Ovechkin sends Caps into Game 7 with Rangers

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Ovechkin sends Caps into Game 7 with Rangers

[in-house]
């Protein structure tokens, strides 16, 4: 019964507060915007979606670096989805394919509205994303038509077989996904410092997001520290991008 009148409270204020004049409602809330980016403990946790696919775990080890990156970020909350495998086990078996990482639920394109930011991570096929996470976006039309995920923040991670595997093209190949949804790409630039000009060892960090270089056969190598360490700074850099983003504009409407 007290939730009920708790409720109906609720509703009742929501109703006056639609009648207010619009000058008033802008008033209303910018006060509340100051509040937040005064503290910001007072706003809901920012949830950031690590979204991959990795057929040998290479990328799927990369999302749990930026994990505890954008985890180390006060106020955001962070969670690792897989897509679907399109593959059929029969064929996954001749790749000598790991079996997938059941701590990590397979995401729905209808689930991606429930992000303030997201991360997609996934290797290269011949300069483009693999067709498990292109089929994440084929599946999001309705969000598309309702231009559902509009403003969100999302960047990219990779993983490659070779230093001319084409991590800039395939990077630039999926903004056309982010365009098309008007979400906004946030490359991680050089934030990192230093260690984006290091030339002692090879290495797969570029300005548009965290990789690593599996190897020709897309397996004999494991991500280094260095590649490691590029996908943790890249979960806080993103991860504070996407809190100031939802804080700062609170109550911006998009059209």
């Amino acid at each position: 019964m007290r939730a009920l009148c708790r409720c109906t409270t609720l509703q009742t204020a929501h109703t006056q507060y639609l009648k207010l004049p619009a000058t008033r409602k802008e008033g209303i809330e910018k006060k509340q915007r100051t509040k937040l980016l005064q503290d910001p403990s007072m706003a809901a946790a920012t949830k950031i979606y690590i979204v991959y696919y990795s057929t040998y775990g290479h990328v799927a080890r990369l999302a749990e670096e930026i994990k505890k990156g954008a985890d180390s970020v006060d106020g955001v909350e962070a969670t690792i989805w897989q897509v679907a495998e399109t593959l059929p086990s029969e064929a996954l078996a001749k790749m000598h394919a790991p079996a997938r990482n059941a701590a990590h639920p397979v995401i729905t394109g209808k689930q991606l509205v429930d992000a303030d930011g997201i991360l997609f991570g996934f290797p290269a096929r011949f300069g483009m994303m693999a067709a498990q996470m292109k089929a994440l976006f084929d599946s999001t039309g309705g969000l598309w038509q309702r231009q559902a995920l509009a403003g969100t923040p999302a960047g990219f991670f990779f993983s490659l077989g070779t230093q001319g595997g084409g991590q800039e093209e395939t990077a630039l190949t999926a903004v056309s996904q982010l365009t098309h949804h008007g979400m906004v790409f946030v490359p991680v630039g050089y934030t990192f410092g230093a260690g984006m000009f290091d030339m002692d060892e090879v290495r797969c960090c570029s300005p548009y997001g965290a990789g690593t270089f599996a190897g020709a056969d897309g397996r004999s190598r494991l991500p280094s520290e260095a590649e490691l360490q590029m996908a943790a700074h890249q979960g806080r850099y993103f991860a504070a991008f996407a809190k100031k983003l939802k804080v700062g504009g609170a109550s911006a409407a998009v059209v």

From Comcast SportsNet